The North American Aerospace Defense Command (NORAD) is celebrating the 60th anniversary of tracking Santa’s yuletide journey.
The tradition all started in 1955 when a local media advertisement directed children to call Santa direct—only the number was misprinted. Instead of reaching Santa, the phone rang through to the Crew Commander on duty at the Continental Air Defense Command Operations Center. Thus began the tradition of NORAD taking calls regarding Santa's Christmas Eve journey across the skies of the world.
“Kids get the opportunity to call in to someplace, speak with someone and find out exactly where Santa is,” said Richlwyn Ivey, Lieutenant Commander U.S. Navy.
The NORAD Tracks Santa program averages 117,371 phone calls during the 23 hours their operation center is open.
“It’s the people and the volunteers that come out each year and the energy they bring to help with this exciting day,” said Ivey. “We could not do it without them.”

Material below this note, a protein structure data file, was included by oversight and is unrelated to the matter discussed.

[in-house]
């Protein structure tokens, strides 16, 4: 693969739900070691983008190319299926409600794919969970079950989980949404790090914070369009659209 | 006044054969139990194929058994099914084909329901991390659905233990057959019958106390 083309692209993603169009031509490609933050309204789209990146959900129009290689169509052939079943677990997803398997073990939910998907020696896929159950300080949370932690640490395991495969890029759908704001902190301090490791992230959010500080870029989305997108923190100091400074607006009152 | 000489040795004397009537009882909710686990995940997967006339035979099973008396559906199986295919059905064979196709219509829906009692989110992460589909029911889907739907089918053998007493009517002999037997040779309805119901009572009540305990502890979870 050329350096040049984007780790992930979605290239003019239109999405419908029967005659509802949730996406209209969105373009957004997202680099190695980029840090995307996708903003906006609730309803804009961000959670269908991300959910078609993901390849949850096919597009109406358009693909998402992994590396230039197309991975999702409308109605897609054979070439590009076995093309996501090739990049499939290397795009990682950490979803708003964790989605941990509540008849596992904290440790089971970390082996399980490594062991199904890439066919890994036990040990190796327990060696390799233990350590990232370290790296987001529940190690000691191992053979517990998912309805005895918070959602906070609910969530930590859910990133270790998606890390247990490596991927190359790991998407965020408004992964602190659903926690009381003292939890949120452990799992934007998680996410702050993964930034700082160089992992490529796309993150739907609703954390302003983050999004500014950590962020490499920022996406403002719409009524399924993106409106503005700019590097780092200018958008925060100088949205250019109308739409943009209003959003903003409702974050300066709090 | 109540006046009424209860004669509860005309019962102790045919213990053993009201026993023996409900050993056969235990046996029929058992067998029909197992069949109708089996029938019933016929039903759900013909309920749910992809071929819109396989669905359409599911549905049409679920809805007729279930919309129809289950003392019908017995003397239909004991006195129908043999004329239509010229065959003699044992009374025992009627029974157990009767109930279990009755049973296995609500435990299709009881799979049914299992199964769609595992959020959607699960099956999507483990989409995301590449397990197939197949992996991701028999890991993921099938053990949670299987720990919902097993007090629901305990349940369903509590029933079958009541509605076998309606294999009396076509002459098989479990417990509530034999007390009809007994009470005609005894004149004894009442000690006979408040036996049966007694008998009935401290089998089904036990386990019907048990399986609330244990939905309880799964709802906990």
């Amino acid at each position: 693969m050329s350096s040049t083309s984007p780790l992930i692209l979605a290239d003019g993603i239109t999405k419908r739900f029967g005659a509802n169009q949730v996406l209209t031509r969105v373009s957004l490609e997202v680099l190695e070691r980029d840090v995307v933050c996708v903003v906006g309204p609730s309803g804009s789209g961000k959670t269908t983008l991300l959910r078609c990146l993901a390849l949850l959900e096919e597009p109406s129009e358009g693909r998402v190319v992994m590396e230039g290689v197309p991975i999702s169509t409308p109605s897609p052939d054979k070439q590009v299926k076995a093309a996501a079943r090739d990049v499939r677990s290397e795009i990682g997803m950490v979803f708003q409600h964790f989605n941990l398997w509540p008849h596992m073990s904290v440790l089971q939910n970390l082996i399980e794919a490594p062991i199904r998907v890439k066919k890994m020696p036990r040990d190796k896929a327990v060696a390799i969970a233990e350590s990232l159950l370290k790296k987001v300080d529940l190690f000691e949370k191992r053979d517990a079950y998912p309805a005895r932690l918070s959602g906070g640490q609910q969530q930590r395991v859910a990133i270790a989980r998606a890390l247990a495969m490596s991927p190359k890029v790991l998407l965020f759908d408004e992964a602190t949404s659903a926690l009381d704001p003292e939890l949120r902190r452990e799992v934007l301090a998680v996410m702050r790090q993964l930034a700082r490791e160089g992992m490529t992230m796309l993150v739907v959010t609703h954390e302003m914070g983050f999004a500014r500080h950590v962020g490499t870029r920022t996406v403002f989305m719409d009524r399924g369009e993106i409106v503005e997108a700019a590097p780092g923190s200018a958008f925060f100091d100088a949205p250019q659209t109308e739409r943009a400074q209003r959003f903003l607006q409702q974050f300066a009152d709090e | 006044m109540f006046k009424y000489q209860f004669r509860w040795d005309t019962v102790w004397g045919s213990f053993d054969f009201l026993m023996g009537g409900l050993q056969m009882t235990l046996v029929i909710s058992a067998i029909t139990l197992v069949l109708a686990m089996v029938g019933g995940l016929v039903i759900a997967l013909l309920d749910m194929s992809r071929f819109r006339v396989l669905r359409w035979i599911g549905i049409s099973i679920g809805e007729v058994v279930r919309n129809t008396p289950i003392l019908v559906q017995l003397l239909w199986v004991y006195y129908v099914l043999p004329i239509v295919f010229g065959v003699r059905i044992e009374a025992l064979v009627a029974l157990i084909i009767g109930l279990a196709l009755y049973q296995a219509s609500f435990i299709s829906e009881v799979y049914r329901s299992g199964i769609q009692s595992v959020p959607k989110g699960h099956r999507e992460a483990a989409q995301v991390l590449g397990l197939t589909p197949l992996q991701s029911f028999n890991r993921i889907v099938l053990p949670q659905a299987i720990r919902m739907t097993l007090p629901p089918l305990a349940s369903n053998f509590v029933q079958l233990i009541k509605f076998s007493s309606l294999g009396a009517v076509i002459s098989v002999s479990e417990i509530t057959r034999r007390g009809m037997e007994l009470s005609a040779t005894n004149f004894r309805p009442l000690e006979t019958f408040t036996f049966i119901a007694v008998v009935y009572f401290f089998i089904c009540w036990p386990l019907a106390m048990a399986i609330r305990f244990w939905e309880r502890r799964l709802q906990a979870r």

Launched Dec. 1, NORAD's North Pole Village website helps children keep track of Santa's progress through games and activities in eight different languages.
New this year the website features the NORAD Headquarters in the North Pole Village and highlights of the program for the past 60 years.
Starting at 11:01 p.m. tonight, website visitors can watch Santa make preparations for his flight and NORAD’s “Santa Cams” will stream videos on the website as Santa makes his way over various locations.
Then, at 3 a.m. Thursday trackers worldwide can speak with a live phone operator to inquire as to Santa’s whereabouts by dialing the toll-free number 1-877-Hi-NORAD (1-877-446-6723) or by sending an email to firstname.lastname@example.org. The North Pole Village website can be found at www.noradsanta.org.
“It’s very exciting for the kids,” said Ivey. “They just love it.”